The Talk of Fame Network is back with a bang this week. After a month’s hiatus, co-hosts and Hall of Fame voters Ron Borges, Rick Gosselin and Clark Judge celebrated the return of NFL with a lively show featuring Hall of Famers Ozzie Newsome and Andre Tippett as well as a man who may best understand why Terrell Owens failed to attend his own Hall of Fame induction.
Buddy Green coached the mercurial Owens at the University of Tennessee-Chattanooga in the 1990s and he returned to campus last weekend to celebrate Owens’ enshrinement in the place where it all began for Owens rather than where it ended – in Canton, Ohio, the home of the Pro Football Hall of Fame.
Owens declined to attend the annual induction ceremony, claiming he had been “ostracized’’ by voters who took three years of balloting before he was selected to the Hall of Fame. He was highly critical of those voters, claiming they didn’t reflect the ideals of the Hall of Fame.
Owens became the first and only player to decline to attend his enshrinement but Green said the guy he spoke with last week is the same one he coached more than two decades ago.
“Sometimes people perceive passion as anger,’’ Green explained. “He isn’t angry. He has passion. The day after (losing Super Bowl XXXIX after defying the Philadelphia Eagles’ medical staff and playing on a broken leg) we talked on the phone. He was just crushed. He cried. He cried for a long time. He takes it very personal. He wants to win. He didn’t talk about how he played (catching nine passes and likely being in line to be the game’s MVP had the Eagles won). He talked about not winning.’’
Owens strongly felt he should have been a first ballot Hall of Famer and complained bitterly when he was not. When he finally was elected, he stunned the Hall and the 317 other enshrinees by announcing he would not attend.
It was the kind of mercurial, divisive act that had led the 49ers, Eagles, Cowboys, Bills and Bengals to unload him after run-ins with management, coaches and quite often his quarterbacks. Yet Green told Talk of Fame Network he knows a far different Owens.
“He was first on the field, last to leave,’’ Green said. “He played on our special teams. He wanted to play every snap. He motivated his teammates. That’s the guy I knew at Chattanooga.’’
Ten years ago, former New England Patriots’ linebacker Andre Tippett was inducted into the Hall. He has returned nearly every year since his election to honor both the institution and its newest members. Because of his daughter’s wedding he missed this year’s induction however but held some strong feelings about what Owens missed. In Tippett’s mind it’s an experience that cannot be duplicated elsewhere.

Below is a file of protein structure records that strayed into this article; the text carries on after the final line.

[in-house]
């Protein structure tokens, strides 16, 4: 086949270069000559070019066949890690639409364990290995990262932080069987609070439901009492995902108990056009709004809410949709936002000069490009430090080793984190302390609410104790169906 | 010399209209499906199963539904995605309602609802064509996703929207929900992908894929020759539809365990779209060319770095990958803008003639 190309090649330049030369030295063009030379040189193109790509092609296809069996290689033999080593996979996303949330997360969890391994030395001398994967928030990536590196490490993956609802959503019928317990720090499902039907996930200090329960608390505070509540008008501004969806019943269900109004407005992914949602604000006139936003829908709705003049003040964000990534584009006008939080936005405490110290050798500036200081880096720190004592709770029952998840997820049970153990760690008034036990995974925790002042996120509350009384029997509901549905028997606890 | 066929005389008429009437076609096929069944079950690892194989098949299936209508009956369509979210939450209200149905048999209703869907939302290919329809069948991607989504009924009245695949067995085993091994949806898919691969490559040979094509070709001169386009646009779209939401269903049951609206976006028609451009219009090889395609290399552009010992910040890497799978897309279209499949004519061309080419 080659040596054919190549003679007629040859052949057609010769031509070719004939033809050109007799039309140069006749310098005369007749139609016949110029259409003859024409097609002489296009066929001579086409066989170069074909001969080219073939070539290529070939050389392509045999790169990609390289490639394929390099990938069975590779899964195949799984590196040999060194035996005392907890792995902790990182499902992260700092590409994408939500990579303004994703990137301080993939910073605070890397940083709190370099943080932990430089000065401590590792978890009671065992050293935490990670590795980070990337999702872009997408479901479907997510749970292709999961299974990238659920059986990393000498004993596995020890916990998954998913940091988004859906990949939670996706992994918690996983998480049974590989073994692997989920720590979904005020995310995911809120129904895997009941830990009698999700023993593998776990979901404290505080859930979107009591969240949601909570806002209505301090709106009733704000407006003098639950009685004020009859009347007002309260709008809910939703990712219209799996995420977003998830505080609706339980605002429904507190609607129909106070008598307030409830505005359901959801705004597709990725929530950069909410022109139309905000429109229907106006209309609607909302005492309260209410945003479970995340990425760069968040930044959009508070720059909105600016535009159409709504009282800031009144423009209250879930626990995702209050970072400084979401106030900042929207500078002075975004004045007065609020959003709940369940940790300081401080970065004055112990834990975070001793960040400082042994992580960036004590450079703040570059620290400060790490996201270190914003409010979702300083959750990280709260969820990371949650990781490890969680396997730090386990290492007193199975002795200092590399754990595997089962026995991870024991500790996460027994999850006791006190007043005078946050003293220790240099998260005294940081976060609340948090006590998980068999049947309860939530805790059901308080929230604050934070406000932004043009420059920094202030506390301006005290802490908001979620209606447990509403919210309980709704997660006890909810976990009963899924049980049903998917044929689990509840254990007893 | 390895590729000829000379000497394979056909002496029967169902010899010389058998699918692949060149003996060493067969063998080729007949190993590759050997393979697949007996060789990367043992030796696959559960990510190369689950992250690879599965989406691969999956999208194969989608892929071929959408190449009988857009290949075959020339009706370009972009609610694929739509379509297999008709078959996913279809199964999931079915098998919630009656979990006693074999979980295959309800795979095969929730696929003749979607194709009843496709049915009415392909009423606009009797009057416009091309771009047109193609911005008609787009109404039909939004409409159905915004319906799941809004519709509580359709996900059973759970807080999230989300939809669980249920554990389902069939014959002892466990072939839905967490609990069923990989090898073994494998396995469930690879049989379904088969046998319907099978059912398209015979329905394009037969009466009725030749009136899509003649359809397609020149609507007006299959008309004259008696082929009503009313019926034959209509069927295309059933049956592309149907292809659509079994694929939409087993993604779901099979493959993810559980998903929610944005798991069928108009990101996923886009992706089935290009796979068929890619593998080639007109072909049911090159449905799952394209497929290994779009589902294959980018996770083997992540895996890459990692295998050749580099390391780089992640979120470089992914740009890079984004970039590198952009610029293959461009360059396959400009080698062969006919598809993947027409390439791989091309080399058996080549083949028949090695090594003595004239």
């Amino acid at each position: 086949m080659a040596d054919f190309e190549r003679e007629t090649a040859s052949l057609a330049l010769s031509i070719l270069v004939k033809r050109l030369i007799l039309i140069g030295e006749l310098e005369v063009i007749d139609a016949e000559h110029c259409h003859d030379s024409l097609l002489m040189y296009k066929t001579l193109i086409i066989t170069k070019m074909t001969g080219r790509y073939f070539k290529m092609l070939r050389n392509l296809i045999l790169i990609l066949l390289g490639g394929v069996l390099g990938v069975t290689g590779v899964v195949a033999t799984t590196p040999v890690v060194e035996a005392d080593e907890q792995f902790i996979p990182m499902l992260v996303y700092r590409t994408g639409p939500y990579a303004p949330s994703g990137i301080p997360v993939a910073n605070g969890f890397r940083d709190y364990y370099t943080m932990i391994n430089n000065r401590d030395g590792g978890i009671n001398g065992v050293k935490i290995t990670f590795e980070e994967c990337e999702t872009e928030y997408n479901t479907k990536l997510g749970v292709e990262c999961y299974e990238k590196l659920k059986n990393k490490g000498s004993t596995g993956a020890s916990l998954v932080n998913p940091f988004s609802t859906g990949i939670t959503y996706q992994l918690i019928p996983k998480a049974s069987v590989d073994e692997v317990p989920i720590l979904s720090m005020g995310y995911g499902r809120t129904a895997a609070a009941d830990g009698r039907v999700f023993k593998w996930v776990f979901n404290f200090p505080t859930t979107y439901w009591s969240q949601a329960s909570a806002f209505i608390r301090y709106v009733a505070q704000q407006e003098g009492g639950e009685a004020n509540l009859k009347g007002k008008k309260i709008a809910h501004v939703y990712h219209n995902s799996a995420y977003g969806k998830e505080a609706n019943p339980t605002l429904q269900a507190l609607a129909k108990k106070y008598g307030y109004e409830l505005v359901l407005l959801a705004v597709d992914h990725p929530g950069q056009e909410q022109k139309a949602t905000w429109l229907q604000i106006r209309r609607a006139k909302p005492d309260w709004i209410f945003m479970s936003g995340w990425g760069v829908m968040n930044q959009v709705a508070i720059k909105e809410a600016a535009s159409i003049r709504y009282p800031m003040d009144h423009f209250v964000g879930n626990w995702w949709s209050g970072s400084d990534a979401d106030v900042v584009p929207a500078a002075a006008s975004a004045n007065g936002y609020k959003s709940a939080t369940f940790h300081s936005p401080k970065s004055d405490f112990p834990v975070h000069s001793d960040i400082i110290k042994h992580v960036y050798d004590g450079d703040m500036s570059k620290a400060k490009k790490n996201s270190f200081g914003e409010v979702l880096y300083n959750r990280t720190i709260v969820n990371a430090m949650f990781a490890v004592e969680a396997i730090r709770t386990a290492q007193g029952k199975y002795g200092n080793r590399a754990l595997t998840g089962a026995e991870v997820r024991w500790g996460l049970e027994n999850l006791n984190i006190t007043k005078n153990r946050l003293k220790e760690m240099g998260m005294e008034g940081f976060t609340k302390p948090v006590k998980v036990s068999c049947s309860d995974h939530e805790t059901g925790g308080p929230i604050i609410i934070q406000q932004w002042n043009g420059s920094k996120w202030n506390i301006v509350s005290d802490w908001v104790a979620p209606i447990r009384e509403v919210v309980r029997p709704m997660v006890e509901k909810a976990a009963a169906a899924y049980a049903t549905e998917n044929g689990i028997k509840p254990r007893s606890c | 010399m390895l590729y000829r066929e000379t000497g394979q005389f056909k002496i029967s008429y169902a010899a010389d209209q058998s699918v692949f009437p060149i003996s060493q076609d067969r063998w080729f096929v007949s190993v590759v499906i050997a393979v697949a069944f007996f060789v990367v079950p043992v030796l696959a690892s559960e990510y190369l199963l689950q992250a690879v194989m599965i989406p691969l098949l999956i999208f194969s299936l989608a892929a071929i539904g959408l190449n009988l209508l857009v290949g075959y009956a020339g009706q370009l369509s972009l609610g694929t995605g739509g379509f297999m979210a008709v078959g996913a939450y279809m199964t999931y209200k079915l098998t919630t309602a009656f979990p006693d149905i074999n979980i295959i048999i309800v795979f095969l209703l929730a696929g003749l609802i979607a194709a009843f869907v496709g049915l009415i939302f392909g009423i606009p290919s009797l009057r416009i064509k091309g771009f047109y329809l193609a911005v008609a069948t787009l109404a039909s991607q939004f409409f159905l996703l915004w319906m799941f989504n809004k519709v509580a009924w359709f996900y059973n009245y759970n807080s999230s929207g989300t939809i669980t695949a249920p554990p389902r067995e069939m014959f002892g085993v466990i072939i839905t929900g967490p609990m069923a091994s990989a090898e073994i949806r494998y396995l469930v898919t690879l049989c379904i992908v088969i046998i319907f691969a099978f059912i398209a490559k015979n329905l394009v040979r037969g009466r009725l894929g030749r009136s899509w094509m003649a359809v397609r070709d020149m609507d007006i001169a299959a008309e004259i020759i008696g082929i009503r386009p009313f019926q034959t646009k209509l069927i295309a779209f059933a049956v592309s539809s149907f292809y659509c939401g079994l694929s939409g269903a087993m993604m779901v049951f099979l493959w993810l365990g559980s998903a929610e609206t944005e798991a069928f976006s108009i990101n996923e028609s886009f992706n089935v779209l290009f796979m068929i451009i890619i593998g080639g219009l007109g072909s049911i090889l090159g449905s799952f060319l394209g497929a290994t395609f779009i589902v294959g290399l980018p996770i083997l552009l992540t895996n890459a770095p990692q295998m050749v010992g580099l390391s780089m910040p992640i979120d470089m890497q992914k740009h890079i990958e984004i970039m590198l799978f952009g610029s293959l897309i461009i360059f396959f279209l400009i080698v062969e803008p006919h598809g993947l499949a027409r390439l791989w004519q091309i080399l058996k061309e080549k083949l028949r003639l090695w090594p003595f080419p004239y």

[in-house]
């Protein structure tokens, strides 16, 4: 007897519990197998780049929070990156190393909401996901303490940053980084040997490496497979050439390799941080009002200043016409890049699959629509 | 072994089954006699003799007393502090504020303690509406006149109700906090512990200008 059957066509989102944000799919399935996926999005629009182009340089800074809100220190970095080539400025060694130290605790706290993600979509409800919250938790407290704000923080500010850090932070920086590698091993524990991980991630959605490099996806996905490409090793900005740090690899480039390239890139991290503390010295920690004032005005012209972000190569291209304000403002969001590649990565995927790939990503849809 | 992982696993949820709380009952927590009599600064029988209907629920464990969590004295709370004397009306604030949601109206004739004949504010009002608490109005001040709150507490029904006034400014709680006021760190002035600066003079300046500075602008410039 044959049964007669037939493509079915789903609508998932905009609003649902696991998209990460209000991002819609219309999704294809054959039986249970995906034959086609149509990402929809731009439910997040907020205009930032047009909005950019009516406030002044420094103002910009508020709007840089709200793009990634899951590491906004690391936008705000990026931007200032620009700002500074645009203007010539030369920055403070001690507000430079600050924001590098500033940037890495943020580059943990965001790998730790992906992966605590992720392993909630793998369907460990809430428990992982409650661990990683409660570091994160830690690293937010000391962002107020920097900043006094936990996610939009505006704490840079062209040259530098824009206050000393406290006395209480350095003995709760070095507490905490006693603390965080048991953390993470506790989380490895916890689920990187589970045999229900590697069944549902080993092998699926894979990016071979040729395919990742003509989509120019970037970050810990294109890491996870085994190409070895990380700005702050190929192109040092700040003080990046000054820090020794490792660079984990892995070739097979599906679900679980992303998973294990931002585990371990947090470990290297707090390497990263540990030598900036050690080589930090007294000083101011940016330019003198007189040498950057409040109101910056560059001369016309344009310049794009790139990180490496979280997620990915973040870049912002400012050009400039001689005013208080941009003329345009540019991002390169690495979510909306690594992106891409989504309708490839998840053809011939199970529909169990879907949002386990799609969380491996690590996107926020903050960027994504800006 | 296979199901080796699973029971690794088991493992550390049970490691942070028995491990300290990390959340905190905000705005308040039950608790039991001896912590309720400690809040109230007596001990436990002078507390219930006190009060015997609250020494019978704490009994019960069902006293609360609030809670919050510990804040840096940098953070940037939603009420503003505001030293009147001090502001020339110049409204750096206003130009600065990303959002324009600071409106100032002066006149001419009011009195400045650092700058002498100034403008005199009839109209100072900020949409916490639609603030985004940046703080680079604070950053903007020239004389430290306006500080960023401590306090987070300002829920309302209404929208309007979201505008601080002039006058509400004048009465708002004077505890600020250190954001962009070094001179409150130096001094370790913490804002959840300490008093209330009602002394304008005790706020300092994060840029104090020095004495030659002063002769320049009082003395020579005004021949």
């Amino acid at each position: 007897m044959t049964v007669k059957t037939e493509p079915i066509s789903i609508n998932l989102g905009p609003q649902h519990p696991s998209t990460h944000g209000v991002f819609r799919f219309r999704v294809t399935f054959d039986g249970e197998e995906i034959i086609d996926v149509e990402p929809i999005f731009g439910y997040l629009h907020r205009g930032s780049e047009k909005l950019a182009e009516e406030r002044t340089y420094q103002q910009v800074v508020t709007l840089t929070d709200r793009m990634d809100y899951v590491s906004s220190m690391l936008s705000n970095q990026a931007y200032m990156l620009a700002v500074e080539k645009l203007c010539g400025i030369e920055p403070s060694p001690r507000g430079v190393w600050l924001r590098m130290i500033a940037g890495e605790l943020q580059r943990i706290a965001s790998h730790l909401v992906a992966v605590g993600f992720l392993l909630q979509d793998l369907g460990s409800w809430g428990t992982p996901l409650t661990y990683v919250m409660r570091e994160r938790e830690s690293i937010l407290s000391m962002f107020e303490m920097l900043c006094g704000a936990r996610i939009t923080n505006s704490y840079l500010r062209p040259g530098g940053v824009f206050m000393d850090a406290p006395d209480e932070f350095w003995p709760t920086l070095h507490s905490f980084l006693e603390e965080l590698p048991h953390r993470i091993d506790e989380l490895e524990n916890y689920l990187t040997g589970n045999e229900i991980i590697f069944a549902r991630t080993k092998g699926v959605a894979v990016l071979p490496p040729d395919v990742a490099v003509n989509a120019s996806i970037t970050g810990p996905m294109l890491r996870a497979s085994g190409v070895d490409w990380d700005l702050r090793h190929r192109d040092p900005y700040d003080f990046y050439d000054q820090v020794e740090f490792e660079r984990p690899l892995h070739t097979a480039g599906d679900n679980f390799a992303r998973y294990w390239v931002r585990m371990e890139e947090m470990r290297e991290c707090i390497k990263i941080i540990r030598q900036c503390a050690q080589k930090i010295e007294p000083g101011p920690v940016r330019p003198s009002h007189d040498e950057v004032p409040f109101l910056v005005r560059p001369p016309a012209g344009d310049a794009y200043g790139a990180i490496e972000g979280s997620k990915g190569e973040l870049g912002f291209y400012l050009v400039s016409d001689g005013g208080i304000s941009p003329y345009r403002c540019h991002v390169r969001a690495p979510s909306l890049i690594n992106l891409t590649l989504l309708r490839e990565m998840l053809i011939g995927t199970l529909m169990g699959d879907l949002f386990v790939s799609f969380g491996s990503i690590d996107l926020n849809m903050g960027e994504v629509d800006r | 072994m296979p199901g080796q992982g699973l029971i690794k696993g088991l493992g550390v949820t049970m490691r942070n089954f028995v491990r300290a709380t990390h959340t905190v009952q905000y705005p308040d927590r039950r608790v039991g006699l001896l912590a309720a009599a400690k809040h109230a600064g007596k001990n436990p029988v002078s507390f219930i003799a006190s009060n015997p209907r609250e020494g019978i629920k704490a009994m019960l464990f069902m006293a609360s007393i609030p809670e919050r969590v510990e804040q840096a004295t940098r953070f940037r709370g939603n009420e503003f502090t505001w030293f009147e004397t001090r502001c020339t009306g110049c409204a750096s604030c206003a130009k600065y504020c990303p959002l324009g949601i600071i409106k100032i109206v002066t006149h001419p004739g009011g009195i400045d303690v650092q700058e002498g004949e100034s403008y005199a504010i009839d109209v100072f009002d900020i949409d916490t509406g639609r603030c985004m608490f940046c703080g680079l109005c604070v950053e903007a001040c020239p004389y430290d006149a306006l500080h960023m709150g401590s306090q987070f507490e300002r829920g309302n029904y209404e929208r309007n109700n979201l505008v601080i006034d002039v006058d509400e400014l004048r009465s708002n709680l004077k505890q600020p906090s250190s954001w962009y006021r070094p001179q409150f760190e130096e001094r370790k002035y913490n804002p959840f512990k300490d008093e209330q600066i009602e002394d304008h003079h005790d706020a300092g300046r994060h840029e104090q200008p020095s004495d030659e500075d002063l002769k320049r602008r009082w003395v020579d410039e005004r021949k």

“I know what it stands for,’’ the former all-decade selection said. “I know what it takes to get there. When I first heard it (that Owens might boycott the ceremony) I didn’t believe it. Who in their right mind would miss the biggest honor of your career?
“I feel bad for Terrell, for everyone who coached him, his family. That experience he’ll never be able to capture again. It’s your time.
“In a way I understand (Tippett was eligible for 10 years before being enshrined in 2008). But if you got a message to give, give it in Canton. You missed (out) three times? So what?’’
Tippett said he strongly opposes a suggestion that in the future Hall of Fame nominees be asked to sign an agreement stating if they are elected they will attend. To Tippett “we got to be very careful with…changing the rules for one guy. If he chooses not to be there, so be it. It’s his loss. I’d feel sorry for anyone following that route.’’
Ozzie Newsome gained entry to the Hall for his play as an all-decade tight end with the Cleveland Browns but he could just as easily won entry for his work as general manager of the Baltimore Ravens the past 16 years.
This is Newsome’s final season as GM before moving into semi-retirement after building two Super Bowl teams in Baltimore. When running his first draft for the Ravens in 1996, he selected not one but two future Hall of Famers, tackle Jonathan Ogden and linebacker Ray Lewis. The latter was himself inducted into the Hall of Fame last week and Newsome insisted it didn’t take long for him to see the potential his undersized rookie linebacker possessed.
“The very first game against the Raiders,’’ Newsome said he saw Lewis potential after a game-saving interception. “He had that knack of being in the right place at the right time…Ray was the leader. They followed Ray. That Super Bowl (XXXV) game was one of the best I ever saw a linebacker play.’’
Lewis delivered an emotional 30-minute acceptance speech in Canton in which he roamed the stage like a fiery preacher. By the time he was finished, his newly adorned yellow HOF jacket was drenched with sweat. Ozzie Newsome felt much the same.
“I got a little emotional with Ray,’’ Newsome said. “I had to gather myself. I don’t know why. I know he was coming from the heart.’’
So was Ozzie Newsome when he told the Talk of Fame Network this week what the Hall’s gold jacket meant to him.
“You see that gold jacket it’s something special,’’ Newsome said.
So is this week’s show which also includes Rick stating the Hall of Fame case for another undersized but ferocious linebacker, London Fletcher. Ron adds his “Borges or Bogus’’ segment on the unwise idea of insisting that Hall of Fame semi-finalists be asked to sign an agreement insuring they would attend their induction if elected. There’s all that and more, including Tampa Hall voter Ira Kauffman explaining why he fears Hall finalist John Lynch’s chances for induction may be waning.
To hear the full show you can tune in to your local SB Nation radio network station Wednesday nights from 8-to-10 p.m. Eastern Time or download the free podcast on iTunes or the TuneIn app.